Wednesday, April 30, 2008

Will Robinson R.I.P.

A basketball legend passed away this week. Here's a little tribute I wrote for Slam. I met Mr. Robinson and chatted with him quite a few times and feel privileged to have done so.

Tuesday, April 29, 2008

Japan and gigs....




So we're off to Kyoto in the morning. Time to see what Japan is like. It will be a quick and dirty rip but hopefully a nice one. wW will only be in Osaka and Kyoto. Will have to return for Tokyo. In Osaka, we will hook up with childhood friend Douglas Schafer, who lives there with his family.

We had gig last Friday and Saturday. Friday was a benefit for Steve Alldred, a popular soccer coach here, Birtish guy, who has lymphoma and no insurnce. We raised over $1,000 so that was nice. Big crowd and a lot of fun. The next night we played a party at the Stone Boat, one of our regular venues and one my favorite spots in Beijing, inside Ritan Park on the lake.

I think it was our best show ever. I felt so good and in control and like we were all really locked in and listening to one another. It felt relaxed but right on, the right kind of tight and the right kind of loose. My guitar sounded the way I always want it to but rarely quite achieve. I think it was our first back-to-back gigs and it paid off. Of course, we recorded none of it, so it went into the ether. But a lot of people there, including some friends who have seen us a lot, agreed with our assessment. Hopefully we can keep it up. I think we have six gigs in May, including two parties and a Great Wall engagement. IN June, we have our first out-of-town gigs at a beach resort in Xiamen in south China. More on that soon.

Monday, April 28, 2008

Awful Annie, Pirate Queen





We went to a Pirate Treasure Hunt last weekend in Ritan Park. Photos speak for themselves.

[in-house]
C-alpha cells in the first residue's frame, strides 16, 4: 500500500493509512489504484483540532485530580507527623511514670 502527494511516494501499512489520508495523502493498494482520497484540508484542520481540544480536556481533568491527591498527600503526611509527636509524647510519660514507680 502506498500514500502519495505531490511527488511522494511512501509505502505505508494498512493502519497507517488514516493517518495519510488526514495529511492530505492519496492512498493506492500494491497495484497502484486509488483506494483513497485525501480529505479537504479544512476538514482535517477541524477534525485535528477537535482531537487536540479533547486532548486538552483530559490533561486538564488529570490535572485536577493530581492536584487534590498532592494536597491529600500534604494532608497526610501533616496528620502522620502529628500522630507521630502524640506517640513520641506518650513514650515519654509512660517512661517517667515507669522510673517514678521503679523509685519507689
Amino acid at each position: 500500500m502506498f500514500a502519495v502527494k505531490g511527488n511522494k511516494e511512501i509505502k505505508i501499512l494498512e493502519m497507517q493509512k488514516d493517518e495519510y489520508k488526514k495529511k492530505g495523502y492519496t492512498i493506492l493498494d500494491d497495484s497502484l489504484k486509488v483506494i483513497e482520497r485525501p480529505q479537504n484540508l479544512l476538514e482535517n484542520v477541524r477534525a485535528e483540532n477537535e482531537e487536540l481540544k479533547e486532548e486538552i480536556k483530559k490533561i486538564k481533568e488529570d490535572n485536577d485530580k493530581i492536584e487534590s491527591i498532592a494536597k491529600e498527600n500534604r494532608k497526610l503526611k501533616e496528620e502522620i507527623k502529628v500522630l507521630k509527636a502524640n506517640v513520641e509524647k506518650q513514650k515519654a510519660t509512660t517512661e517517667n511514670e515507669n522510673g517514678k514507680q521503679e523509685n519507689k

Sunday, April 27, 2008

Anna's got the camera



For a self portrait and a picture of Dad...

Ah, the joy of Chinese market shopping


I was over at the nearby local market the other day buying fruit and veggies and some hardware.. wire cutters for changing guitar strings, clippers for trimming plants, etc.. and I saw this lady selling sports stuff.. and we needed a new soccer ball so I went over.. did some good bargaining and got a nice looking full size ball for 50 rmb (about $7).

I felt pretty good about my shopping prowess. Came home, Eli kicked it once and the leather popped. We played and suddenly it just started morphing and blowing up and exploding. And then it looked like this.

Friday, April 25, 2008

Wednesday, April 23, 2008

Press for Woodie Alan





We got some nice press on on of China's biggest rock websites. Woodie tells me it's a nice article, though not too exciting. It was my first interview as a musician on the other side of the microphone.

Monday, April 21, 2008

Maple Mountian morels




Modern everyday technology is pretty amazing. It's easy to lose sight of that, but here we have lifelong family friend David Kann spending the weekend in the hills of Western PA with my dad hunting for morel mushrooms and snapping photos on his Iphone, which he promptly sends to me in China and I throw them up here for you, whoever you are, to see. I really love the immediacy of getting these pictures from him. And they do make me homesick.

One of the interesting things about living abroad for an extended time is it sharpens your mind about what you miss and what you don't. Truthfully, this piece of land in Westmoreland County, PA is the only place I miss. I miss plenty of people, but I don't really long for any place except here. And since I only went there a few times a year when I lived in NJ, this is interesting and a little surprising to me.